Quinnipiac also asked respondents to name their favorite host currently on TV, and Fallon won with 20 percent of the vote, compared with 11 percent for second-place Kimmel.
Third in the "currently on TV" category was O'Brien (6 percent) followed by Stewart (2 percent). Comedy Central's Stephen Colbert — who gets Letterman's old show in September — was next with 1 percent.
Before the talk show host signed off late-night in 1992, his cultural impact was unmatched: "For the time Johnny was in that seat, he ordained the culture," says comedian David Steinberg.
This story first appeared in the May 29 issue of The Hollywood Reporter magazine. To receive the magazine, click here to subscribe.
It's become a tradition for television talk show hosts who’ve had a long run to be given the showbiz equivalent of a Viking funeral. Johnny Carson’s was the biggest, and The Hollywood Reporter was awed. On May 22, 1992, the day the 66-year-old Tonight Show host retired after 30 years, THR wrote that his "performance will probably never again be matched in late night." That depends on how you define "performance." Having been host of NBC’s Late Night and CBS’ Late Show for slightly less than 33 years combined, David Letterman, who retires May 20 at 68, will have surpassed Carson’s longevity record but probably not his cultural impact. "For the time Johnny was in that seat, he ordained the culture," says comedian David Steinberg, who is second only to Bob Hope for most Tonight Show appearances at 140. "What he liked America liked and what he didn’t like America began to be skeptical of." Some of what he liked was a bit odd. The 1969 onstage live wedding of Tiny Tim and Miss Vicki was seen by 45 million viewers and was the most-watched Carson show — until his finale, which drew 55 million viewers. Carson also survived a string of competitors that included Merv Griffin, Joey Bishop, Dick Cavett, Joan Rivers and even Ron Reagan Jr. Those shows rarely averaged half his viewership, and by the mid-1970s, Tonight was the most profitable show on TV, earning NBC $50 million to $60 million annually (about $250 million today).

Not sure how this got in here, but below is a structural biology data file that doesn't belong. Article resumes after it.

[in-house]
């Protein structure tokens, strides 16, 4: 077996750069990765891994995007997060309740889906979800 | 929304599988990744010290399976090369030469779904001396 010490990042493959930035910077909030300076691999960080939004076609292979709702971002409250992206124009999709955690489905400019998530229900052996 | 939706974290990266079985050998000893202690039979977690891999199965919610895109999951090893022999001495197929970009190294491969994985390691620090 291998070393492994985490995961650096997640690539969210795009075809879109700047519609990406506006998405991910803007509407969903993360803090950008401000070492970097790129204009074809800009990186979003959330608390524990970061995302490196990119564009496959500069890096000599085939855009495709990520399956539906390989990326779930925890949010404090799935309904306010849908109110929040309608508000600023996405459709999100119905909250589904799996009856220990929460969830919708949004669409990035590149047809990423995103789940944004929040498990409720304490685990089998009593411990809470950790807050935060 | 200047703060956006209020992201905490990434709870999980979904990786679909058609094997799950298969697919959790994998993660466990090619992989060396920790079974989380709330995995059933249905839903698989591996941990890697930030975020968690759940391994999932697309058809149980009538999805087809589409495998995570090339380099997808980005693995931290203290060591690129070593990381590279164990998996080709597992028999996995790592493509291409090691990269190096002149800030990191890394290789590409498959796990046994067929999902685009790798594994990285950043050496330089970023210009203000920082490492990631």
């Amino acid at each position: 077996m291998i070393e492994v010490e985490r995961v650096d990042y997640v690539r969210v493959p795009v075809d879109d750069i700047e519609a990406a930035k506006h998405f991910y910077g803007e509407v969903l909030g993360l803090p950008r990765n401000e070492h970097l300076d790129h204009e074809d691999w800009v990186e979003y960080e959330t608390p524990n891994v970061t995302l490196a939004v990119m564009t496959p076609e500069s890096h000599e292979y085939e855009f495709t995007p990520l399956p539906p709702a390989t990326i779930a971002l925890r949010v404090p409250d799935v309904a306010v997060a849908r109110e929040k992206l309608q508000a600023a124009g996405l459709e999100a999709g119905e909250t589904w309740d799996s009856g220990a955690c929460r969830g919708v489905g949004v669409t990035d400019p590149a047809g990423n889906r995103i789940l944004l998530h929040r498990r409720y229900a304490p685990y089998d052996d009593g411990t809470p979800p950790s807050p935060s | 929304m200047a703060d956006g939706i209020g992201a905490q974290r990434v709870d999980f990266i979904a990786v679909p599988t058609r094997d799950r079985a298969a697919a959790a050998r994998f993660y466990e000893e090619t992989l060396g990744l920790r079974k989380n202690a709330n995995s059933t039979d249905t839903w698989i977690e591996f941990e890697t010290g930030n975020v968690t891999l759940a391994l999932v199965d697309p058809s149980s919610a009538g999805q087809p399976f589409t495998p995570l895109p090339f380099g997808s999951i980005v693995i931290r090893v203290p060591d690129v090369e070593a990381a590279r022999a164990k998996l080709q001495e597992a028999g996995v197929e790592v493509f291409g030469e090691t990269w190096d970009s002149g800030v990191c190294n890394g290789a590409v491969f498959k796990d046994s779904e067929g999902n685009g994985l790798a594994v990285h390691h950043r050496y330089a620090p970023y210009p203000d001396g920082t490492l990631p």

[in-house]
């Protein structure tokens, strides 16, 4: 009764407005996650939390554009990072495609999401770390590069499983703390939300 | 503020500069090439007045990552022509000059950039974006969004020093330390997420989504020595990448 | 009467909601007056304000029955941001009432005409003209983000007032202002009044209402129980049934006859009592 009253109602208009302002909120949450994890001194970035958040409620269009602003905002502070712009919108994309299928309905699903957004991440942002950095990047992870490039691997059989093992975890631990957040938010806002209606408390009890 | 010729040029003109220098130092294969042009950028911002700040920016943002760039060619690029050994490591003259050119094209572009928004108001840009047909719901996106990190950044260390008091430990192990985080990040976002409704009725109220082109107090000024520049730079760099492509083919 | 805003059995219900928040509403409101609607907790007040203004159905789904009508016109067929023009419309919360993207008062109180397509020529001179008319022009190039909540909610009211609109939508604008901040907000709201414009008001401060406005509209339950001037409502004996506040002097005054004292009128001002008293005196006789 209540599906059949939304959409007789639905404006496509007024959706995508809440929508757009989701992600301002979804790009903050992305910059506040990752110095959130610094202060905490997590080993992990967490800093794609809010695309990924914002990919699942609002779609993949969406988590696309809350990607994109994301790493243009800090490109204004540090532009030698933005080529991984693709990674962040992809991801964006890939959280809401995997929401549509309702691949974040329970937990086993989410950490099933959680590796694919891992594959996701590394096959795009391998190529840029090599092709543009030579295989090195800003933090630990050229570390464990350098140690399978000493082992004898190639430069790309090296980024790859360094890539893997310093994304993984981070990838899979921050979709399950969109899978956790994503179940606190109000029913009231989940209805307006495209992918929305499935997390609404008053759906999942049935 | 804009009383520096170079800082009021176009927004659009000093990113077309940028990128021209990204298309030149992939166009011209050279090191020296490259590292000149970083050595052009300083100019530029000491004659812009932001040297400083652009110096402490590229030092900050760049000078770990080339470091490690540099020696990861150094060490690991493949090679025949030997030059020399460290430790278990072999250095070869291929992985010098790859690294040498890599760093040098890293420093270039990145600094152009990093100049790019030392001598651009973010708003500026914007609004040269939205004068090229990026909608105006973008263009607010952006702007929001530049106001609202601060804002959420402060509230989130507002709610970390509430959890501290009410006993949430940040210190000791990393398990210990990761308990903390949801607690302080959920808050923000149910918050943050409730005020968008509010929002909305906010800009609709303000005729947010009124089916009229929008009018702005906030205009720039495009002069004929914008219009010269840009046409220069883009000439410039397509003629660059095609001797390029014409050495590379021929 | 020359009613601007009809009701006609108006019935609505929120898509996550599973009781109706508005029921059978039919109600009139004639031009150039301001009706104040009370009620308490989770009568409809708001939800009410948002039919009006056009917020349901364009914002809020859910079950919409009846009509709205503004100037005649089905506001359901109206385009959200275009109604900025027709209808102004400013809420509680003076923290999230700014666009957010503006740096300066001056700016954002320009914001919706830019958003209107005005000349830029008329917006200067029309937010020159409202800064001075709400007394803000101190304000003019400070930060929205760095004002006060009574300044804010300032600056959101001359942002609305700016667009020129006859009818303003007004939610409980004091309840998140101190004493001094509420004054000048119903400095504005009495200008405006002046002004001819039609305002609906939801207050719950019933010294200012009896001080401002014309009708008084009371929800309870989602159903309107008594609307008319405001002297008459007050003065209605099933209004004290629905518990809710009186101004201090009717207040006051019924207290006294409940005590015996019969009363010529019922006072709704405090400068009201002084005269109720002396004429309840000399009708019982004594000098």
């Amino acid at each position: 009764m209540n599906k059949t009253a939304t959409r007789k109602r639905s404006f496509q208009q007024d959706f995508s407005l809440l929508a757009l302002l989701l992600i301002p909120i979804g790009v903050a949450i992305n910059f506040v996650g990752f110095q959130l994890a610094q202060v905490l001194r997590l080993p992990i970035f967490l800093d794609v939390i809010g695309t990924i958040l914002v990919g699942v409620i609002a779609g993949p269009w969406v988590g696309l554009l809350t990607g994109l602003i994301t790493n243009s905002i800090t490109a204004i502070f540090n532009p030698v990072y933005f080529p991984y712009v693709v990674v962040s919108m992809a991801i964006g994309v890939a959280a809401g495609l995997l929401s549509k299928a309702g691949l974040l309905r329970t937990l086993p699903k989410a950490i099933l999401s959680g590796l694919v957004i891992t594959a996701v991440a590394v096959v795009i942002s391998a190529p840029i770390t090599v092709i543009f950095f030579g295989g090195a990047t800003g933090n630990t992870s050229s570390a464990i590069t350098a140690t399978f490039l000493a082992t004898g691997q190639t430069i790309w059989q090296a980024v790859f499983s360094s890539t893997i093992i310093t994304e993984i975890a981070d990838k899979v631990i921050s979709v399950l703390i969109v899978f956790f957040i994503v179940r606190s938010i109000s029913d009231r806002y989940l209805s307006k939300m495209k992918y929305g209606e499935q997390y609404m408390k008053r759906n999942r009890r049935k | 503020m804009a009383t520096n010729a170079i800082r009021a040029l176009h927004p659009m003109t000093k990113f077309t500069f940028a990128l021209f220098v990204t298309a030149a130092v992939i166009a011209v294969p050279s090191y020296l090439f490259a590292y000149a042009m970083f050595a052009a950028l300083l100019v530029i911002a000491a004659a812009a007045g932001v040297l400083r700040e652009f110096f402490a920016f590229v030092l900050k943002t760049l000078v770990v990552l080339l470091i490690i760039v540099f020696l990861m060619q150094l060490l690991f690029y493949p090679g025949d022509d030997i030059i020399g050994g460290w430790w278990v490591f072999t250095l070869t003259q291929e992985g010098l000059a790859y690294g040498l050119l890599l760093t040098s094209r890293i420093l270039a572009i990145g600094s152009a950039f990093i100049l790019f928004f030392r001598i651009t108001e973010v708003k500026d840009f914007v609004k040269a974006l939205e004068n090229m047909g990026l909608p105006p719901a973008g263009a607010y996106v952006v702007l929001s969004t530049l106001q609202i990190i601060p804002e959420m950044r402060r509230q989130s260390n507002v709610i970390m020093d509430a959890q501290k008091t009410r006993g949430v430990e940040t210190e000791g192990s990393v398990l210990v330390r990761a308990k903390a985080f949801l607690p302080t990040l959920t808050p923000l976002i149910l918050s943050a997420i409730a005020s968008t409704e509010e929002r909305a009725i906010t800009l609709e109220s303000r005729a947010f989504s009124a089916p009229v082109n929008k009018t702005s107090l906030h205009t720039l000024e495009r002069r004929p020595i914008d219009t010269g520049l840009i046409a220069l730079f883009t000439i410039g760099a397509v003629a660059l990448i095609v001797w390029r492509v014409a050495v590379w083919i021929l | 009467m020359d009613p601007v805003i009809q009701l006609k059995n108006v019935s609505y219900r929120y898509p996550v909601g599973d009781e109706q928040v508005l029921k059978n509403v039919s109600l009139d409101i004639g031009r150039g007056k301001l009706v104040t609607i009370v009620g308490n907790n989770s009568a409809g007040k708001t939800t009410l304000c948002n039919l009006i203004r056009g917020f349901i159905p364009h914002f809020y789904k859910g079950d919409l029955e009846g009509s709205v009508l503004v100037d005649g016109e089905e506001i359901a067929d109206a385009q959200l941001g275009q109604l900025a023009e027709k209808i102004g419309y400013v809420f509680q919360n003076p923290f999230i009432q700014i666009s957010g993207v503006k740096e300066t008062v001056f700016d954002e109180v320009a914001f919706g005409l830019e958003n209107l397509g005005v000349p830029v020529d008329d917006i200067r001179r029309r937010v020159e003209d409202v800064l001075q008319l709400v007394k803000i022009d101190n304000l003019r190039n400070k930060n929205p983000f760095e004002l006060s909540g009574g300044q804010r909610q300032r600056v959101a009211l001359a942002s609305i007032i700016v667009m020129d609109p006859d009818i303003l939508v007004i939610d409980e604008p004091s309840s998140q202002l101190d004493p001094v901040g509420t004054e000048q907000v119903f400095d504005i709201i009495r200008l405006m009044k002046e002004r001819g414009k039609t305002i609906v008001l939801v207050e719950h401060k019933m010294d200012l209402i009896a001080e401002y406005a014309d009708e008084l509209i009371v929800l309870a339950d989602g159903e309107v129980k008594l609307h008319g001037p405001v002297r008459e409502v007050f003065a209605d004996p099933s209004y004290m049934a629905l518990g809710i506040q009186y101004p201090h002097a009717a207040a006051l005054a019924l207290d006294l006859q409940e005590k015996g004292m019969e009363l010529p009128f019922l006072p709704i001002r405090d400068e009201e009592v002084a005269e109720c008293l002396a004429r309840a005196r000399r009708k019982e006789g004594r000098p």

After his retirement, Carson, who died in 2003 at 79, spent most of his time at the 11,000-square-foot Malibu home he’d bought in 1983 for $10 million (then the most expensive house sold in L.A. County). He played morning tennis with a neighbor on the private court he’d built on a nearby traffic island. He made just a few returns to TV post-retirement, including on May 13, 1994, when he wordlessly presented the Top Ten List to Letterman on his CBS show, sat in Letterman’s seat (to rapturous applause from the audience), then shook his head and walked off. It would be Carson’s last appearance on television.